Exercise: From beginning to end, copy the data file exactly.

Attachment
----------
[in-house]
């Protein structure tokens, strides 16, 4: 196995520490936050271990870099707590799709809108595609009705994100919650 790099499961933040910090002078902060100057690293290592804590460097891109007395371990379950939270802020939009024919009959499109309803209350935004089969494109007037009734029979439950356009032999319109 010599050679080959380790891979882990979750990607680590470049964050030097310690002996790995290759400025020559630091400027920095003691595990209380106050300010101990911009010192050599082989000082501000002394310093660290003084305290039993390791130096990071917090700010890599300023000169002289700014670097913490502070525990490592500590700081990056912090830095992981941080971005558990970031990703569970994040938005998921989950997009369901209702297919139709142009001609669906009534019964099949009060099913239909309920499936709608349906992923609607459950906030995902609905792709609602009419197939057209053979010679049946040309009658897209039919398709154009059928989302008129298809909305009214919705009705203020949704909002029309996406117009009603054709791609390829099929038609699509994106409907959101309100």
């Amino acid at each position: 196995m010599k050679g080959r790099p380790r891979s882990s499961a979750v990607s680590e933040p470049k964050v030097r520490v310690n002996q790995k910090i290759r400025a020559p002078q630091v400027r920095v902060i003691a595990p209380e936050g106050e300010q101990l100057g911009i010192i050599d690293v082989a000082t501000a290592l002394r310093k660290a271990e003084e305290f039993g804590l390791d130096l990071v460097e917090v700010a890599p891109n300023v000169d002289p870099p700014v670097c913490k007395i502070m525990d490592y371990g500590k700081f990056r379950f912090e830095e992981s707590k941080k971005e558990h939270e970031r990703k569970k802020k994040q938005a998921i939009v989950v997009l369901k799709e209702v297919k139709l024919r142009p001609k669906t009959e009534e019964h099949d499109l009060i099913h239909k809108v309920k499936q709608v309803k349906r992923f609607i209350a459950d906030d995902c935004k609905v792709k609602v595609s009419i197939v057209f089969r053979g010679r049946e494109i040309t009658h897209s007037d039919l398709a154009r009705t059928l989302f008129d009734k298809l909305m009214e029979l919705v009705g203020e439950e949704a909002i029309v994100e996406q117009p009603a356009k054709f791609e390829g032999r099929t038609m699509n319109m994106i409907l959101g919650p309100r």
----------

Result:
[in-house]
């Protein structure tokens, strides 16, 4: 196995520490936050271990870099707590799709809108595609009705994100919650 790099499961933040910090002078902060100057690293290592804590460097891109007395371990379950939270802020939009024919009959499109309803209350935004089969494109007037009734029979439950356009032999319109 010599050679080959380790891979882990979750990607680590470049964050030097310690002996790995290759400025020559630091400027920095003691595990209380106050300010101990911009010192050599082989000082501000002394310093660290003084305290039993390791130096990071917090700010890599300023000169002289700014670097913490502070525990490592500590700081990056912090830095992981941080971005558990970031990703569970994040938005998921989950997009369901209702297919139709142009001609669906009534019964099949009060099913239909309920499936709608349906992923609607459950906030995902609905792709609602009419197939057209053979010679049946040309009658897209039919398709154009059928989302008129298809909305009214919705009705203020949704909002029309996406117009009603054709791609390829099929038609699509994106409907959101309100």
């Amino acid at each position: 196995m010599k050679g080959r790099p380790r891979s882990s499961a979750v990607s680590e933040p470049k964050v030097r520490v310690n002996q790995k910090i290759r400025a020559p002078q630091v400027r920095v902060i003691a595990p209380e936050g106050e300010q101990l100057g911009i010192i050599d690293v082989a000082t501000a290592l002394r310093k660290a271990e003084e305290f039993g804590l390791d130096l990071v460097e917090v700010a890599p891109n300023v000169d002289p870099p700014v670097c913490k007395i502070m525990d490592y371990g500590k700081f990056r379950f912090e830095e992981s707590k941080k971005e558990h939270e970031r990703k569970k802020k994040q938005a998921i939009v989950v997009l369901k799709e209702v297919k139709l024919r142009p001609k669906t009959e009534e019964h099949d499109l009060i099913h239909k809108v309920k499936q709608v309803k349906r992923f609607i209350a459950d906030d995902c935004k609905v792709k609602v595609s009419i197939v057209f089969r053979g010679r049946e494109i040309t009658h897209s007037d039919l398709a154009r009705t059928l989302f008129d009734k298809l909305m009214e029979l919705v009705g203020e439950e949704a909002i029309v994100e996406q117009p009603a356009k054709f791609e390829g032999r099929t038609m699509n319109m994106i409907l959101g919650p309100r």